With an excess of haste, because time is not yet up, the Catalan Socialists (PSC) have already begun to savour the taste of a hypothetical failure by the Republican Left (ERC) and Together for Catalonia (Junts) to reach agreement on the formation of a pro-independence Catalan government responding to the 52% of the vote who opted for independence-supporting options at the February 14th elections. The first secretary of the PSC, Miquel Iceta, has been outspoken in pointing out that Pedro Sánchez's politics have not failed, since if Mariano Rajoy nearly broke Spain, "the PSOE has broken the independence movement". We will see what the prognosis is, while the silence that ERC and Junts have imposed on themselves over the weekend leaves more open than ever the different options, including, of course, a pro-independence accord.
The PSC has put its cleverness on show, we will see in a few days whether rightly or wrongly, and pro-independence civil group the Catalan National Assembly (ANC) pulled out a red card this Sunday for ERC and Junts over their continuing disputes, and has demanded that they achieve a double goal: an agreement to consolidate a pro-independence executive that avoids elections and a government with a plan to move towards independence. The ANC was also crystal clear about its position if these two circumstances do not occur in the coming days: "The Assembly will never be by your side again." It remains to be seen whether the force of that famous 2014 call "President, put out the ballot boxes" by then-ANC president Carme Forcadell - today in Wad Ras prison serving an unjust 11-and-a-half-year sentence for sedition imposed by the Supreme Court in the independence leaders' trial - ends up having the same weight now when voiced by her replacement in the office, Elisenda Paluzie.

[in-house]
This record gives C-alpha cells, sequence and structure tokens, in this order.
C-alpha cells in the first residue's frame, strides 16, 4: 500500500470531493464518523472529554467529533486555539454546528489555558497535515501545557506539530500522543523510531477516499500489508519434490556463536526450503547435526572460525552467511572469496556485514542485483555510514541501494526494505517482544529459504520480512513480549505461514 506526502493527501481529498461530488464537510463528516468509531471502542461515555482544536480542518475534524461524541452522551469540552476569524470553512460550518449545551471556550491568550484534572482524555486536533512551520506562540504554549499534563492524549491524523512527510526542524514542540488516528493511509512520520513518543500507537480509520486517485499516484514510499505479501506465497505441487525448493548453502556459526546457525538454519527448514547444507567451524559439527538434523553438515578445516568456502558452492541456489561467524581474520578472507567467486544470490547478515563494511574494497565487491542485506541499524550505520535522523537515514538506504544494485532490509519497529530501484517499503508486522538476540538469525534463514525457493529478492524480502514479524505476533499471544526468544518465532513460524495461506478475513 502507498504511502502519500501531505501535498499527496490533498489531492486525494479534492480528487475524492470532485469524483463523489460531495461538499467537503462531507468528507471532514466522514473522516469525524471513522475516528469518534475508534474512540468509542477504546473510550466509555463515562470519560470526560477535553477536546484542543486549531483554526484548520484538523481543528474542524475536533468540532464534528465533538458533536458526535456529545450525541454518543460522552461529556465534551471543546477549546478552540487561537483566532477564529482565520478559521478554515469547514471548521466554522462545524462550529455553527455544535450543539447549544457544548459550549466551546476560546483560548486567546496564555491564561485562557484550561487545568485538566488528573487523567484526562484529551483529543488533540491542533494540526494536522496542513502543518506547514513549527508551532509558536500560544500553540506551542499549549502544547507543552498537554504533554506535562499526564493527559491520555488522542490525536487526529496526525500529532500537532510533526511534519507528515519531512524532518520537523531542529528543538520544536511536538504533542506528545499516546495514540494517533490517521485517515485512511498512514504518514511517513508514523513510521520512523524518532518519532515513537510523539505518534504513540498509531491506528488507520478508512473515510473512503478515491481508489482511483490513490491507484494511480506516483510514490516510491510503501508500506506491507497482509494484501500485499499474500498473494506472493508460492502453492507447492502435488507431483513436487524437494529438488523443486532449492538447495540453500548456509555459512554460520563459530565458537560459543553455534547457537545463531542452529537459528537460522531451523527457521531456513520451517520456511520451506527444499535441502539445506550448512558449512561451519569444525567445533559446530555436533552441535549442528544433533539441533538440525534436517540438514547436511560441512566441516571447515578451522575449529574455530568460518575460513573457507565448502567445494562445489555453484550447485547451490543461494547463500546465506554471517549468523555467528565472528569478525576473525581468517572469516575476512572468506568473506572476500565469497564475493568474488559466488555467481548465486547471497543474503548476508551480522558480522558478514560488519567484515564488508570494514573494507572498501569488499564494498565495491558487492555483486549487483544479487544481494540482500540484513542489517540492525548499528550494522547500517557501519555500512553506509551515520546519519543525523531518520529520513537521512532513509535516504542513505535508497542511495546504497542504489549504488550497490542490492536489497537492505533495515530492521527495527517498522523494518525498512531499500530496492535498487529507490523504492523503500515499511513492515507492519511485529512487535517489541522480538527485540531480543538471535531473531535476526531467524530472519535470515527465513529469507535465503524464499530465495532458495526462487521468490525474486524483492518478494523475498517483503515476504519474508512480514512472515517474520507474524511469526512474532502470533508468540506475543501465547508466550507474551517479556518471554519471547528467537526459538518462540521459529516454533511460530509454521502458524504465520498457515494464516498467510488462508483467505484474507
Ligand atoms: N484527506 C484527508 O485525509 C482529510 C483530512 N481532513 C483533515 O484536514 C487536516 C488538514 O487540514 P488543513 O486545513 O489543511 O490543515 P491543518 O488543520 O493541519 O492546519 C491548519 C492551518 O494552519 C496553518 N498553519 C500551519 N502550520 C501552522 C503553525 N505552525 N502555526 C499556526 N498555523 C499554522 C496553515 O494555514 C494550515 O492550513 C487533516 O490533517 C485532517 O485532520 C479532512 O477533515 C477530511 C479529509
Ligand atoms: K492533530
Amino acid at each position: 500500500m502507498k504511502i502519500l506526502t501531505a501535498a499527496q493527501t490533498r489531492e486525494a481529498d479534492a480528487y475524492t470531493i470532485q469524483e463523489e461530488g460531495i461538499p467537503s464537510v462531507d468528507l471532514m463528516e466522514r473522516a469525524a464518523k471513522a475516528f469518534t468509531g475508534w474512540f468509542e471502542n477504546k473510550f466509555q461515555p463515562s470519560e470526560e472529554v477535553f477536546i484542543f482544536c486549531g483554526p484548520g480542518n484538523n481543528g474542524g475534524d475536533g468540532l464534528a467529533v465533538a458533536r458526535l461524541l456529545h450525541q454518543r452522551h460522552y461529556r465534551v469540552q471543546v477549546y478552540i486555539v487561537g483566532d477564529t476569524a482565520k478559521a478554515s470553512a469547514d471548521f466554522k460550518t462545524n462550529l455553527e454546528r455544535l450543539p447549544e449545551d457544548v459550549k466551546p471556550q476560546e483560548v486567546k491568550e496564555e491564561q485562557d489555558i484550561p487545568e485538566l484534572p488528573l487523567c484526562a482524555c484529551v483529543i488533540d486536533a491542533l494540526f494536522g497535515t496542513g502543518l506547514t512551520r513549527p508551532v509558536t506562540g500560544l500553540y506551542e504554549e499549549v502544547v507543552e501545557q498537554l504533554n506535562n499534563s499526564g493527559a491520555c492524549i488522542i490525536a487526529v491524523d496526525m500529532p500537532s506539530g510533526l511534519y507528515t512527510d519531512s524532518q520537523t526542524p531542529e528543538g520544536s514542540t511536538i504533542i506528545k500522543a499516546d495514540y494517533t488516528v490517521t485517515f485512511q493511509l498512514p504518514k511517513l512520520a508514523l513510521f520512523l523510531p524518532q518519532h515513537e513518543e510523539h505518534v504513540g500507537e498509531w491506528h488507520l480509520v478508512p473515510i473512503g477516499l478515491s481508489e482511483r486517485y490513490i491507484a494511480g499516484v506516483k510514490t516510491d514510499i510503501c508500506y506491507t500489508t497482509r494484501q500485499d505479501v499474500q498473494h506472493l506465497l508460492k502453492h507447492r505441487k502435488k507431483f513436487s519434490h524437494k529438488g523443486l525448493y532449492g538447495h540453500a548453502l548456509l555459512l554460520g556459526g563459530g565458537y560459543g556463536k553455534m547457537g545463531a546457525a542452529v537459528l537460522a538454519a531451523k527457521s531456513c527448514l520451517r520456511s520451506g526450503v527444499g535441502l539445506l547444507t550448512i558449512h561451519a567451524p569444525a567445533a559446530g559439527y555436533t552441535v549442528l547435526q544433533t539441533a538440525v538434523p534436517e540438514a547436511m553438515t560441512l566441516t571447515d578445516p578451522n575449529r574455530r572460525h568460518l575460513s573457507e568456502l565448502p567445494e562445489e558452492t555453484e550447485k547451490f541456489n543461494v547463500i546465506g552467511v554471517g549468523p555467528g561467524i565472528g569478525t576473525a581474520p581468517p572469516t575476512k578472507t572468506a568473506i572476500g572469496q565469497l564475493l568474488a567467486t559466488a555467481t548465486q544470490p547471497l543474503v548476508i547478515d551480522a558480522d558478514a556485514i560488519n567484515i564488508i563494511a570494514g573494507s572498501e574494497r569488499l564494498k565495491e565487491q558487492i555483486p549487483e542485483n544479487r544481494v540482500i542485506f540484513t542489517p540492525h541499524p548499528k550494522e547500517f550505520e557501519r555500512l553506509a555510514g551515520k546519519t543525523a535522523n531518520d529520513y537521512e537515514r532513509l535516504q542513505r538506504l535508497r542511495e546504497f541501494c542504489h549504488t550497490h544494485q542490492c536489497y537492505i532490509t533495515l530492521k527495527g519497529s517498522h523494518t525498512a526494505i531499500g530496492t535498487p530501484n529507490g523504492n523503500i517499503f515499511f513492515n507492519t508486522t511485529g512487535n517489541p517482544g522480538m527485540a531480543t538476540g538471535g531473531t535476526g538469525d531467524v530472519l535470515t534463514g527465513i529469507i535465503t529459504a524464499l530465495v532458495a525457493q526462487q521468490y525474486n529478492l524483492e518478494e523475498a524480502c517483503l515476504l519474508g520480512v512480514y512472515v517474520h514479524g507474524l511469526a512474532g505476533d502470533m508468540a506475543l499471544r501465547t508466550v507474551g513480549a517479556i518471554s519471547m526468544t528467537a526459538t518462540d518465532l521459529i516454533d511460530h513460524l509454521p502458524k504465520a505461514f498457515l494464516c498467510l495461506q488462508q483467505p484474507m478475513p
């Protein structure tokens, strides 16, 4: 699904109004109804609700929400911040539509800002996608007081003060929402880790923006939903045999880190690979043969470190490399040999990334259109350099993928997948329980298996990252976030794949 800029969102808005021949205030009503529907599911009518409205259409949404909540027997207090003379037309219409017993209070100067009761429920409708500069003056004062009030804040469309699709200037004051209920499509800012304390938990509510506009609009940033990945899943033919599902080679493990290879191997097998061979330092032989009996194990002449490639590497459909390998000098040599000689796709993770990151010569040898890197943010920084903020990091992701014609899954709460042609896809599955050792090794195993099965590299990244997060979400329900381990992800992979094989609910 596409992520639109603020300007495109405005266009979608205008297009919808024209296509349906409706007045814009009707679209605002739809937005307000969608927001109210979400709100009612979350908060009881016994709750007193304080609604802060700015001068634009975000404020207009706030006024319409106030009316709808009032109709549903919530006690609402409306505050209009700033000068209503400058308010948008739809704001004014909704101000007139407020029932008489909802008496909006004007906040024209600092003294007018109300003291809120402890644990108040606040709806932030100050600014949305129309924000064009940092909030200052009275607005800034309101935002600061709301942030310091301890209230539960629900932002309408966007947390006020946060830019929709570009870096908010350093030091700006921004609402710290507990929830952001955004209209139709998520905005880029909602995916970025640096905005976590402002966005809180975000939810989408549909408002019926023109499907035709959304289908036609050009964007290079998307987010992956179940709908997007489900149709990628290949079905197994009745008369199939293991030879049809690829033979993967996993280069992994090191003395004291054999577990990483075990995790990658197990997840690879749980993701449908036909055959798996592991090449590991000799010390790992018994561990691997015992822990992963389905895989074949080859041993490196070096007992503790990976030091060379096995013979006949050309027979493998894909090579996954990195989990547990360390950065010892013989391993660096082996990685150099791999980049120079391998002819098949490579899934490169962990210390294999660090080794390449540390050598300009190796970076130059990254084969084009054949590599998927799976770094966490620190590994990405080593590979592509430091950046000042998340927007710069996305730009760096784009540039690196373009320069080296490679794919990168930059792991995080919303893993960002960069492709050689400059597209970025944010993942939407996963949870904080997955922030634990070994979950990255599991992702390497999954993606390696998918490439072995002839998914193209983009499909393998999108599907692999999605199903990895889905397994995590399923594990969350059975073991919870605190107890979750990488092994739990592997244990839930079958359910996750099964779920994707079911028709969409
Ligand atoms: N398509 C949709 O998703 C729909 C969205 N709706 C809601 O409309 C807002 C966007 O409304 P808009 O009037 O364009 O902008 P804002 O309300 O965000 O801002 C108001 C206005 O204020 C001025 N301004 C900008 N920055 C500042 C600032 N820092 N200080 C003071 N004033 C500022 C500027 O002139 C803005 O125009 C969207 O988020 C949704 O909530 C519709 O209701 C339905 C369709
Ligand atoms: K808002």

The PSC and the ANC are both trying to influence the current discord with obviously opposing strategies, but it is well known that bad weather offers good fishing. The Catalan Socialists see the disagreement between ERC and Junts as an opportunity to strengthen themselves as the largest party after the 14th February elections; and the ANC looks at the same thing and sees an enormous risk that the path which began in 2012 with that remarkable Catalan National Day demonstration called by the Assembly and Òmnium Cultural will be derailed for good. That is why these major civil society groups are, within their different approaches, both pushing hard for an agreement that keeps the movement alive. Last Wednesday it was the president of Òmnium, Jordi Cuixart, who took advantage of prison leave to warn that the cultural entity will not remain there either if it turns into a pointless struggle between the pro-independence parties.
With this being the situation as the weekend closes, and polls being published that bolster the PSC’s position, the final week for a deal opens. We'll see how it all pans out and whether the final hours take us into heart attack territory or whether those who created the snarl can find a way to untangle it.